Animal production was compared on three pastures, Brachiaria mutica (para), B. decumbens (signal) and Panicum maximum cv. Hamil (hamil) each sown with a common legume mixture of Centrosemapubescens (centro), Macroptilium atropurpureum cv. Siratro, and Stylosanthes guianensis cv. Endeavour (stylo), at four stocking rates, 1·8, 21·87, 31·86, and 41·85 animals/ha, over 4 years on the GuadalcanalPlains, Solomon Islands.
Mean live-weight gain per head over the four stocking rates and 4 years on para pastures was 01·847, on signal pastures 01·838, and on hamil pastures 01·828 kg/head/day. Mean production per hectare at the optimum stocking rates were: para at 3.6 animals/ha, 607 kg; signal at 31·86 animals/ha, 442 kg; hamil at 21·87 animals/ha, 362 kg/ha/year.
The high stocking rates of 31·86 and 41·85 animals/ha caused the hamil pastures to decline to the stage where they were destocked in the 4th year of grazing.
Superior production on para pastures was not simply related to green dry matter (GDM) on offer. In the 1st year of grazing, GDM was highest in hamil pastures, but in the 2nd year highest in para, and in the 3rd year mean yields were similar in all pastures, but were very low at the 31·86 and 41·85 animals/ha stocking rate in the hamil pastures.
Para pastures maintained highest legume contents. The quadratic relationship between live-weight gain/head and legume content was significant over all pastures and stocking rates. Live-weight gain (LWG) per head increased up to 15% legume content, after which there was little change. Yield of green leaf, percentage green leaf, and sward bulk density did not appear to be related to LWG/head. Para pastures had lower values for all these components than the other pastures.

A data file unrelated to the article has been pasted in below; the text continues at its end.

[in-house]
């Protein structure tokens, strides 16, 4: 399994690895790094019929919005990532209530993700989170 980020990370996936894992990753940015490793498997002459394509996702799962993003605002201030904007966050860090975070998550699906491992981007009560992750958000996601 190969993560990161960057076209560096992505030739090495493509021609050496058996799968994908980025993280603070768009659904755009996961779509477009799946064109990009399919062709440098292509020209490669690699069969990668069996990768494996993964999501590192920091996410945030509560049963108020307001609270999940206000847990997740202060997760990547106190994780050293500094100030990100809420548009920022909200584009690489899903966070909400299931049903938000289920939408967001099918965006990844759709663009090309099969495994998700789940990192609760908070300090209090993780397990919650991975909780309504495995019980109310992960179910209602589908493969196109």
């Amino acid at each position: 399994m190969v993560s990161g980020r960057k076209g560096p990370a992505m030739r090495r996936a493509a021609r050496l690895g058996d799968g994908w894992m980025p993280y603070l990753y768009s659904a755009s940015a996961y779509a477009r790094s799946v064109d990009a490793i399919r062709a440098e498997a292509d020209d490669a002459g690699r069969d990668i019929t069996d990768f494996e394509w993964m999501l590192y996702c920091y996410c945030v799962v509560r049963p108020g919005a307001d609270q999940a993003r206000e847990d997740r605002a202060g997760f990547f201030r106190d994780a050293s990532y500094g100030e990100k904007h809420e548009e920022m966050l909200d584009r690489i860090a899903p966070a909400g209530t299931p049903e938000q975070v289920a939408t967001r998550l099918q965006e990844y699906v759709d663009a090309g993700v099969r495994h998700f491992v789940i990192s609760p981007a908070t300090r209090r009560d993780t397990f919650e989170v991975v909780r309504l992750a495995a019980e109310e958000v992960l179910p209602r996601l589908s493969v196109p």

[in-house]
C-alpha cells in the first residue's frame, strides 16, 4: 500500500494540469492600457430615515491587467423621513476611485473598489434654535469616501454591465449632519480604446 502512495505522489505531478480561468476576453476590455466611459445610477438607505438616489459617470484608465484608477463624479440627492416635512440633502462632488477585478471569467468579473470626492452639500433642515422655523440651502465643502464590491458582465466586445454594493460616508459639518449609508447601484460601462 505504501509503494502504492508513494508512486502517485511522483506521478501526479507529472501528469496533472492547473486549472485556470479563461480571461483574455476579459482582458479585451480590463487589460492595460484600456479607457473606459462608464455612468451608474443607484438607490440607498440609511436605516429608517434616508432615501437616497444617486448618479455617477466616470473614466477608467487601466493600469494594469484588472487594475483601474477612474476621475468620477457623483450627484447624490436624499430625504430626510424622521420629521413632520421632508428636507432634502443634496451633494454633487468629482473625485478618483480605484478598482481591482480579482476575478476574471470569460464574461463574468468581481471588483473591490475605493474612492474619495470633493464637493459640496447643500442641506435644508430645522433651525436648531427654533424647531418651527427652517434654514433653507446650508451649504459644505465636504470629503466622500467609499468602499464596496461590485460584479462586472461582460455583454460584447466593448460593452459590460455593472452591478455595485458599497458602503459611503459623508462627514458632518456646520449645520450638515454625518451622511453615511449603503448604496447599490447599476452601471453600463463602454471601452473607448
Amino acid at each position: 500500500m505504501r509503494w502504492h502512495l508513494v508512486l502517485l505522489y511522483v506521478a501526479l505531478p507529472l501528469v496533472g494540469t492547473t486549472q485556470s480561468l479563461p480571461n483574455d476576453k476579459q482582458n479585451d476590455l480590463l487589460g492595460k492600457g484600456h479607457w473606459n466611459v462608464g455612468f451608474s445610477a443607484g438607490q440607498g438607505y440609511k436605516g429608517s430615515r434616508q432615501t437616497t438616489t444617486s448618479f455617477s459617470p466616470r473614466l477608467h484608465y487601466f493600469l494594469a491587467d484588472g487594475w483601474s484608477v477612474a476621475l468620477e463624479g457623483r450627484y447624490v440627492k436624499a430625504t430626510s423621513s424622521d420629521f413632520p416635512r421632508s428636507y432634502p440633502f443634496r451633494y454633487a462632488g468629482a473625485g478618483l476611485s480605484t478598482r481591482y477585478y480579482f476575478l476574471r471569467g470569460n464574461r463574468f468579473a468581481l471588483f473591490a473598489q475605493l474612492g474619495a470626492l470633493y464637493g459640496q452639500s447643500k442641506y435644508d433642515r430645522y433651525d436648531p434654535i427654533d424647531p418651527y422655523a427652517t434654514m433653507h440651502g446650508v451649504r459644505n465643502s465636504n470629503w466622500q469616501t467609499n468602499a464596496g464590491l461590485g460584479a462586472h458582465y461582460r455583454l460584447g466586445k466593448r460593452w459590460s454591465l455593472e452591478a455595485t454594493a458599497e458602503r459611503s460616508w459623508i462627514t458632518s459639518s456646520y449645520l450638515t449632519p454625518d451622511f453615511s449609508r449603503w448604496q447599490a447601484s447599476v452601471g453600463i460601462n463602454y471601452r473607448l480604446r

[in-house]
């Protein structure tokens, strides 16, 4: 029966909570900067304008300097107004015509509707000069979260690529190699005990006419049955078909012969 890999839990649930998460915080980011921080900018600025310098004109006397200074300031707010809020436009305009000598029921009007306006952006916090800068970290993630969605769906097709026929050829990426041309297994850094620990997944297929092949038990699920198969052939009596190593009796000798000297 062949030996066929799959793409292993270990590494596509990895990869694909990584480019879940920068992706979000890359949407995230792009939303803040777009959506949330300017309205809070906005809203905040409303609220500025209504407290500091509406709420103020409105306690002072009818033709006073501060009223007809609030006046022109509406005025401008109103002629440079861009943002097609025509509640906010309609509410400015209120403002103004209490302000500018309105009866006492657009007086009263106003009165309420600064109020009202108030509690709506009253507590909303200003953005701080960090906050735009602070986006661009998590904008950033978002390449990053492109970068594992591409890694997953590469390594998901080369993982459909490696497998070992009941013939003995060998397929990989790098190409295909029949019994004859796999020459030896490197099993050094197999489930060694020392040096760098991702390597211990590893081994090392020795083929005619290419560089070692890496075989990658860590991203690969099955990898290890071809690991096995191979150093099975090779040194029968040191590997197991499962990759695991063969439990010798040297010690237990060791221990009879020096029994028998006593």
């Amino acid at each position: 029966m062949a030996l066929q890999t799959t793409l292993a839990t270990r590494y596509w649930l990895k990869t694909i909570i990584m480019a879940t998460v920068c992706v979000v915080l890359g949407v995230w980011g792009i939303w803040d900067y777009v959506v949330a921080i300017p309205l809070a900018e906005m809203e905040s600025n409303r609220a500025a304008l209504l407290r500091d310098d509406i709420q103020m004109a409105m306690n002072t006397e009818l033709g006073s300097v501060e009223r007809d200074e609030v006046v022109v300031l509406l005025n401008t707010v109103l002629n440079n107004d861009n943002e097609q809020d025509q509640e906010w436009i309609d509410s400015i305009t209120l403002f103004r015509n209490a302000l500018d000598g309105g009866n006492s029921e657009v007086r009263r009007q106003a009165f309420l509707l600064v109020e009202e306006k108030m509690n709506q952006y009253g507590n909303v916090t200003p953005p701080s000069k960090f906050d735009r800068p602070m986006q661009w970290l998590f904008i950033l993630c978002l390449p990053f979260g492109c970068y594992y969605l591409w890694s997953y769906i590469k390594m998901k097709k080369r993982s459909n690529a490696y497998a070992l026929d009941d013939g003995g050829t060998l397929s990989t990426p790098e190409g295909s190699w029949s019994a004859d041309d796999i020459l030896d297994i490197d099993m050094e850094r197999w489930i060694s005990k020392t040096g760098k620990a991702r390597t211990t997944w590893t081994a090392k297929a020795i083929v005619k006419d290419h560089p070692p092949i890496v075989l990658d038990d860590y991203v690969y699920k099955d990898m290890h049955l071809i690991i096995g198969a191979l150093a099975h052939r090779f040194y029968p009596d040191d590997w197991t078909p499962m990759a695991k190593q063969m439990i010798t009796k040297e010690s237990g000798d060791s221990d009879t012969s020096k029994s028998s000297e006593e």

Chemical factors contributed to the higher animal production from para pastures. Para leaf maintained consistently higher in vitro dry-matter digestibility values. Na content of para averaged 01·812%, whereas other species were 01·801 to 01·802%, and below the critical level (01·805%) for animal intake. N and S in leaf material, and Cu in total tops were also consistently higher in para grass.
Results of this grazing trial suggest that selection of grass species on the basis of quality including dry-matter digestibility and mineral content, on ability to persist with increasing stocking rate, on compatibility with legumes, and on growth habit are more important than selection for dry-matter yield.